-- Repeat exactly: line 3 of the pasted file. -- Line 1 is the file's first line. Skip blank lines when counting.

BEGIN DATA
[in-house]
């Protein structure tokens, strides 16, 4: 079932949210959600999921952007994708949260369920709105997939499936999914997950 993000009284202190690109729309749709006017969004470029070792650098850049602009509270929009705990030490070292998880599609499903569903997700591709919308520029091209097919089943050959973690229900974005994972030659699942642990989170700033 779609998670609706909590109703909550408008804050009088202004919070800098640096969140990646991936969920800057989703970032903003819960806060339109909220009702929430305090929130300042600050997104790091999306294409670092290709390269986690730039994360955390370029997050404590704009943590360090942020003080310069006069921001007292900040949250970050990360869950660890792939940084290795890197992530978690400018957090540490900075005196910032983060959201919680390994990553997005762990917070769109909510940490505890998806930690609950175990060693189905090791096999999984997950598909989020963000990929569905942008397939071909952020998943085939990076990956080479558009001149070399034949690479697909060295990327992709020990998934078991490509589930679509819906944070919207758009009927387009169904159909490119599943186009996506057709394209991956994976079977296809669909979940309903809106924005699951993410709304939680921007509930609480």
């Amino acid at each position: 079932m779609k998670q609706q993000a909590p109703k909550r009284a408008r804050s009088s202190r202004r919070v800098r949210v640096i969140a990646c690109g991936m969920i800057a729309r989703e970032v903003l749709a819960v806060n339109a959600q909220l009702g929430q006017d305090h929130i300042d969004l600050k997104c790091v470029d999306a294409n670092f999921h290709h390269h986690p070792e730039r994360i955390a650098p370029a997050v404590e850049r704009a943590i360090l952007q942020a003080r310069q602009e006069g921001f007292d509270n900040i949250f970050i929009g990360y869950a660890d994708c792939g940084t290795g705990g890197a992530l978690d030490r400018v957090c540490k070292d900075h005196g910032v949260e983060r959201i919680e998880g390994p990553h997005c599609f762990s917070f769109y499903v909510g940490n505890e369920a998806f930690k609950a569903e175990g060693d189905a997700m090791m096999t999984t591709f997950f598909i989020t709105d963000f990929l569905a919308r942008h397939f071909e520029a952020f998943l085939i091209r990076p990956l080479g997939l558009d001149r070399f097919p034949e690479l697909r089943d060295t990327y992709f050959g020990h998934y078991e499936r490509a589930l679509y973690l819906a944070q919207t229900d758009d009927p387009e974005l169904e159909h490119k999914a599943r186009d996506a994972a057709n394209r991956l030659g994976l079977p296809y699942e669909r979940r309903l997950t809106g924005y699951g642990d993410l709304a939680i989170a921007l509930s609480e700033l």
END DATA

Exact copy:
């Amino acid at each position: 079932m779609k998670q609706q993000a909590p109703k909550r009284a408008r804050s009088s202190r202004r919070v800098r949210v640096i969140a990646c690109g991936m969920i800057a729309r989703e970032v903003l749709a819960v806060n339109a959600q909220l009702g929430q006017d305090h929130i300042d969004l600050k997104c790091v470029d999306a294409n670092f999921h290709h390269h986690p070792e730039r994360i955390a650098p370029a997050v404590e850049r704009a943590i360090l952007q942020a003080r310069q602009e006069g921001f007292d509270n900040i949250f970050i929009g990360y869950a660890d994708c792939g940084t290795g705990g890197a992530l978690d030490r400018v957090c540490k070292d900075h005196g910032v949260e983060r959201i919680e998880g390994p990553h997005c599609f762990s917070f769109y499903v909510g940490n505890e369920a998806f930690k609950a569903e175990g060693d189905a997700m090791m096999t999984t591709f997950f598909i989020t709105d963000f990929l569905a919308r942008h397939f071909e520029a952020f998943l085939i091209r990076p990956l080479g997939l558009d001149r070399f097919p034949e690479l697909r089943d060295t990327y992709f050959g020990h998934y078991e499936r490509a589930l679509y973690l819906a944070q919207t229900d758009d009927p387009e974005l169904e159909h490119k999914a599943r186009d996506a994972a057709n394209r991956l030659g994976l079977p296809y699942e669909r979940r309903l997950t809106g924005y699951g642990d993410l709304a939680i989170a921007l509930s609480e700033l």